Victims of the 9/11 terrorist attacks in the US may lose financial support in October 2016 unless Congress reauthorizes the compensation fund, say three New York lawmakers.
The lawmakers have issued warnings as the September 11th Victim Compensation Fund will expire then. However, officials have resolved only a quarter of compensation claims so far.
Over 5,600 awards have been approved which have totaled more than $1.3 billion.
“At that pace, the program will run out of money,” said Reps. Carolyn Maloney, Jerrold Nadler, and Peter King in a press released on Monday.
“Claim determinations could be cut by half or more, unless Congress extends and fully funds the program,” warned the lawmakers, who introduced a bill a few months ago.
The bill, which authorizes the funding and extends it permanently, has been backed by a quarter of the House, according to Maloney.
A new report by the fund shows the number of claimants who have or have not received compensation so far.
First responders account for 91 percent of the awards granted so far and people with cancer constitute 18 percent of the awards.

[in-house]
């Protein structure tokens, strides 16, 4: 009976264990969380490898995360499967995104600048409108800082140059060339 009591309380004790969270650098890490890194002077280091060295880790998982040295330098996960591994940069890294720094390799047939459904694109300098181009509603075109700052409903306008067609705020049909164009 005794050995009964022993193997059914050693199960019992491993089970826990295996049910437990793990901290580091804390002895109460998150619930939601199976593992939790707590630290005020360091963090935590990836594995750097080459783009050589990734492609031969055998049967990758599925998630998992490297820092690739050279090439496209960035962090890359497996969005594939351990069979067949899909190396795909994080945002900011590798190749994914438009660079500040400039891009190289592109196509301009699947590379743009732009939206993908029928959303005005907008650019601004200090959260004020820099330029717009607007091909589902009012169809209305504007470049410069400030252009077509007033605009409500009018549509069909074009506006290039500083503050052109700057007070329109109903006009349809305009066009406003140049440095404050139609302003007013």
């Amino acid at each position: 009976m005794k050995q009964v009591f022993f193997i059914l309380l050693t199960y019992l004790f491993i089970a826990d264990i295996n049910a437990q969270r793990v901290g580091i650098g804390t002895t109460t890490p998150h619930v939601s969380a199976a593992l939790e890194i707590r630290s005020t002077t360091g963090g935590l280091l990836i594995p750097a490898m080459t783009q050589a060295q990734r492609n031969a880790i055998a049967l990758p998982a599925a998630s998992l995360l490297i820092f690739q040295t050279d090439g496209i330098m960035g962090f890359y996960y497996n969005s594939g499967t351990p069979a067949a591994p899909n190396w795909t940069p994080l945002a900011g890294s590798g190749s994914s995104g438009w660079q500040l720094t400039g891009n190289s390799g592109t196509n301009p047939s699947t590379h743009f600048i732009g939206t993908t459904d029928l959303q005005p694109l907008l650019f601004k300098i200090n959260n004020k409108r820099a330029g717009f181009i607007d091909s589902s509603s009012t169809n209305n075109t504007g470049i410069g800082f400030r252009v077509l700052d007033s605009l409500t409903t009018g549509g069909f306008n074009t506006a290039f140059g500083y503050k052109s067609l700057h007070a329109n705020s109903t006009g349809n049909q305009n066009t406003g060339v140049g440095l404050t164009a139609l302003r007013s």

Of over 19,000, who have submitted compensation eligibility forms to the fund, only about 13,000 could be decided for now.
More than 11,700 were eligible for compensation; however, about half of them have not received it.
To be regarded as eligible for compensation, a person must show evidence that the claimant was present at the World Trade Center, Pentagon or Shanksville, Pa., during or after the attacks in 2001.
Also, they must have evidence that the claimant died of, or suffered from, an illness or injury directly caused by the attacks. In addition, they must have a signed authorization that allows the fund to collect information to process the claim.